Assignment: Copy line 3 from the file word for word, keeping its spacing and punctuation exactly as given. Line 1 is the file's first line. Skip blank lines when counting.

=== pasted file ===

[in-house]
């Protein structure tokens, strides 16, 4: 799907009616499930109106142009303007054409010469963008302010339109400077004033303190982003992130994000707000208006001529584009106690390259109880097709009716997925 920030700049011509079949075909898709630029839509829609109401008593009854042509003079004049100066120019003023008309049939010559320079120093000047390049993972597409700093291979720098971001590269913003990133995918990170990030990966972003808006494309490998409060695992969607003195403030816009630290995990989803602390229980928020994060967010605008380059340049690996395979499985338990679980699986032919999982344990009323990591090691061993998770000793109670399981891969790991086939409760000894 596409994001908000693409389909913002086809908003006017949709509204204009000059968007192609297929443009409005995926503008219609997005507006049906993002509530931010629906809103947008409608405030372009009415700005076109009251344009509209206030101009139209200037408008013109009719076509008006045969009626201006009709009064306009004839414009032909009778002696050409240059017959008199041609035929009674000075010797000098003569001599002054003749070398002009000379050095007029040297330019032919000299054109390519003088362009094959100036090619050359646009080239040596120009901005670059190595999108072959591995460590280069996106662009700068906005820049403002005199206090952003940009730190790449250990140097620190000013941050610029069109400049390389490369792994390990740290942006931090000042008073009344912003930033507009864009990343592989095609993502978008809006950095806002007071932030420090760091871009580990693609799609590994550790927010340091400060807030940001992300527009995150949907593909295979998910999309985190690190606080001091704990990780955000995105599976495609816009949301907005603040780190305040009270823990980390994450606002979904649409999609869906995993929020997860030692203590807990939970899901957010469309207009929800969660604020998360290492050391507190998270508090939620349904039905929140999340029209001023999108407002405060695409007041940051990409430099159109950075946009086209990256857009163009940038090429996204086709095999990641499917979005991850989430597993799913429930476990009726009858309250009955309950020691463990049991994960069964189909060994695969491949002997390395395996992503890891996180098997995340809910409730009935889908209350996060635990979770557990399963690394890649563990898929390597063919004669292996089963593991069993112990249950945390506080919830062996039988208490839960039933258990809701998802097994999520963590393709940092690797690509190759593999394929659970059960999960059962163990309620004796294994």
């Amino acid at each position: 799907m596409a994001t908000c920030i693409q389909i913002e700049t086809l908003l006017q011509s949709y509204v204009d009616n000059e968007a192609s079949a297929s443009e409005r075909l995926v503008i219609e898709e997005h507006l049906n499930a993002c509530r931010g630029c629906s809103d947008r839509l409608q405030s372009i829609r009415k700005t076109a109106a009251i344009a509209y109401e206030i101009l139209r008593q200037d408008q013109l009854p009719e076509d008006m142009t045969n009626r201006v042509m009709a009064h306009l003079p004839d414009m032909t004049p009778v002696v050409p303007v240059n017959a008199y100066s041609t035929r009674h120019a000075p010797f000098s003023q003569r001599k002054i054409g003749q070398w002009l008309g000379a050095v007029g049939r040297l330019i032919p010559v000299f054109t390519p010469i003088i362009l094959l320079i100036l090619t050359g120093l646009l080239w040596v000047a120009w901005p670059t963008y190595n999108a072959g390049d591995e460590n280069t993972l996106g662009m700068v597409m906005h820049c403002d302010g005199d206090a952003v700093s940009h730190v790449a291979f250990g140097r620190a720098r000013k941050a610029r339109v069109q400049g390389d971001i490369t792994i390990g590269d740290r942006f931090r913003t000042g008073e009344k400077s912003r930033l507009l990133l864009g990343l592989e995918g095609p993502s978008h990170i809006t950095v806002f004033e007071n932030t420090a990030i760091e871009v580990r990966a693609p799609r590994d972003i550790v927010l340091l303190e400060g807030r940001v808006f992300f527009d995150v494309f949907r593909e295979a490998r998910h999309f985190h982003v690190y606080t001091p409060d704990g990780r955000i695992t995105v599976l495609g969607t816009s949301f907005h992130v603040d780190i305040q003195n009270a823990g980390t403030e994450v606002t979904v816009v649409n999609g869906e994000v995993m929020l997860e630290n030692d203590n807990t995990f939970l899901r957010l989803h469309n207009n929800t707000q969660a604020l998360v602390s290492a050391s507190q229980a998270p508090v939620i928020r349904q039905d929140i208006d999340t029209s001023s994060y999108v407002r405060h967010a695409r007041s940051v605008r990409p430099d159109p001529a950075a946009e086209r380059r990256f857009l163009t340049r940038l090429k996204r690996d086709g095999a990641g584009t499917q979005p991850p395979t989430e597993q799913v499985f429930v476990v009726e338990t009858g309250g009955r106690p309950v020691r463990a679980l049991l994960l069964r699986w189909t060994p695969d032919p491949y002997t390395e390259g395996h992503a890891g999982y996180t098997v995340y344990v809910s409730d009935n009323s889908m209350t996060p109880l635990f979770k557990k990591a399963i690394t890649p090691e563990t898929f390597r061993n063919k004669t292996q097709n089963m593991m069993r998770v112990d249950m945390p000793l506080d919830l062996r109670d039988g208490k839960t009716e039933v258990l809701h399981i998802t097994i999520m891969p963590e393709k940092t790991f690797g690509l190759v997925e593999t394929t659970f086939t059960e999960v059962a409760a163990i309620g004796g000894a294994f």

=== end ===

């Amino acid at each position: 799907m596409a994001t908000c920030i693409q389909i913002e700049t086809l908003l006017q011509s949709y509204v204009d009616n000059e968007a192609s079949a297929s443009e409005r075909l995926v503008i219609e898709e997005h507006l049906n499930a993002c509530r931010g630029c629906s809103d947008r839509l409608q405030s372009i829609r009415k700005t076109a109106a009251i344009a509209y109401e206030i101009l139209r008593q200037d408008q013109l009854p009719e076509d008006m142009t045969n009626r201006v042509m009709a009064h306009l003079p004839d414009m032909t004049p009778v002696v050409p303007v240059n017959a008199y100066s041609t035929r009674h120019a000075p010797f000098s003023q003569r001599k002054i054409g003749q070398w002009l008309g000379a050095v007029g049939r040297l330019i032919p010559v000299f054109t390519p010469i003088i362009l094959l320079i100036l090619t050359g120093l646009l080239w040596v000047a120009w901005p670059t963008y190595n999108a072959g390049d591995e460590n280069t993972l996106g662009m700068v597409m906005h820049c403002d302010g005199d206090a952003v700093s940009h730190v790449a291979f250990g140097r620190a720098r000013k941050a610029r339109v069109q400049g390389d971001i490369t792994i390990g590269d740290r942006f931090r913003t000042g008073e009344k400077s912003r930033l507009l990133l864009g990343l592989e995918g095609p993502s978008h990170i809006t950095v806002f004033e007071n932030t420090a990030i760091e871009v580990r990966a693609p799609r590994d972003i550790v927010l340091l303190e400060g807030r940001v808006f992300f527009d995150v494309f949907r593909e295979a490998r998910h999309f985190h982003v690190y606080t001091p409060d704990g990780r955000i695992t995105v599976l495609g969607t816009s949301f907005h992130v603040d780190i305040q003195n009270a823990g980390t403030e994450v606002t979904v816009v649409n999609g869906e994000v995993m929020l997860e630290n030692d203590n807990t995990f939970l899901r957010l989803h469309n207009n929800t707000q969660a604020l998360v602390s290492a050391s507190q229980a998270p508090v939620i928020r349904q039905d929140i208006d999340t029209s001023s994060y999108v407002r405060h967010a695409r007041s940051v605008r990409p430099d159109p001529a950075a946009e086209r380059r990256f857009l163009t340049r940038l090429k996204r690996d086709g095999a990641g584009t499917q979005p991850p395979t989430e597993q799913v499985f429930v476990v009726e338990t009858g309250g009955r106690p309950v020691r463990a679980l049991l994960l069964r699986w189909t060994p695969d032919p491949y002997t390395e390259g395996h992503a890891g999982y996180t098997v995340y344990v809910s409730d009935n009323s889908m209350t996060p109880l635990f979770k557990k990591a399963i690394t890649p090691e563990t898929f390597r061993n063919k004669t292996q097709n089963m593991m069993r998770v112990d249950m945390p000793l506080d919830l062996r109670d039988g208490k839960t009716e039933v258990l809701h399981i998802t097994i999520m891969p963590e393709k940092t790991f690797g690509l190759v997925e593999t394929t659970f086939t059960e999960v059962a409760a163990i309620g004796g000894a294994f």